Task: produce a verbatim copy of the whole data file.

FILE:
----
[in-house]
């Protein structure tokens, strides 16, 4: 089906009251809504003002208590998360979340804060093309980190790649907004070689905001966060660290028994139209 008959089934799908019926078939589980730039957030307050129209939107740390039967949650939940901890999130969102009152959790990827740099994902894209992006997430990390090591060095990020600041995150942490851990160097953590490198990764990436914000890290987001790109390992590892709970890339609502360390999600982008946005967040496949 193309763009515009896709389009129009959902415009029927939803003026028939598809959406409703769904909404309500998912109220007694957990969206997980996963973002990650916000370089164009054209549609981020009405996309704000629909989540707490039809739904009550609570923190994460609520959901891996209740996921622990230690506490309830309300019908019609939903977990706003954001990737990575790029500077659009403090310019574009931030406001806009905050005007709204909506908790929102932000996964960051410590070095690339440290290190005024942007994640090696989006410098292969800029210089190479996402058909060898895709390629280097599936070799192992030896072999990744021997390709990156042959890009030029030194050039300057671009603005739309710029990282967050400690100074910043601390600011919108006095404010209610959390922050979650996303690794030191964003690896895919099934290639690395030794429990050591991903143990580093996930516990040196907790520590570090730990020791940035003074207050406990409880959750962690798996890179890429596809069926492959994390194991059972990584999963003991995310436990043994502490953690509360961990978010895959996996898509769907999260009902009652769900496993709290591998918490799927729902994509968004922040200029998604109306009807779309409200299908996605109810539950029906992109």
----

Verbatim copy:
[in-house]
């Protein structure tokens, strides 16, 4: 089906009251809504003002208590998360979340804060093309980190790649907004070689905001966060660290028994139209 008959089934799908019926078939589980730039957030307050129209939107740390039967949650939940901890999130969102009152959790990827740099994902894209992006997430990390090591060095990020600041995150942490851990160097953590490198990764990436914000890290987001790109390992590892709970890339609502360390999600982008946005967040496949 193309763009515009896709389009129009959902415009029927939803003026028939598809959406409703769904909404309500998912109220007694957990969206997980996963973002990650916000370089164009054209549609981020009405996309704000629909989540707490039809739904009550609570923190994460609520959901891996209740996921622990230690506490309830309300019908019609939903977990706003954001990737990575790029500077659009403090310019574009931030406001806009905050005007709204909506908790929102932000996964960051410590070095690339440290290190005024942007994640090696989006410098292969800029210089190479996402058909060898895709390629280097599936070799192992030896072999990744021997390709990156042959890009030029030194050039300057671009603005739309710029990282967050400690100074910043601390600011919108006095404010209610959390922050979650996303690794030191964003690896895919099934290639690395030794429990050591991903143990580093996930516990040196907790520590570090730990020791940035003074207050406990409880959750962690798996890179890429596809069926492959994390194991059972990584999963003991995310436990043994502490953690509360961990978010895959996996898509769907999260009902009652769900496993709290591998918490799927729902994509968004922040200029998604109306009807779309409200299908996605109810539950029906992109």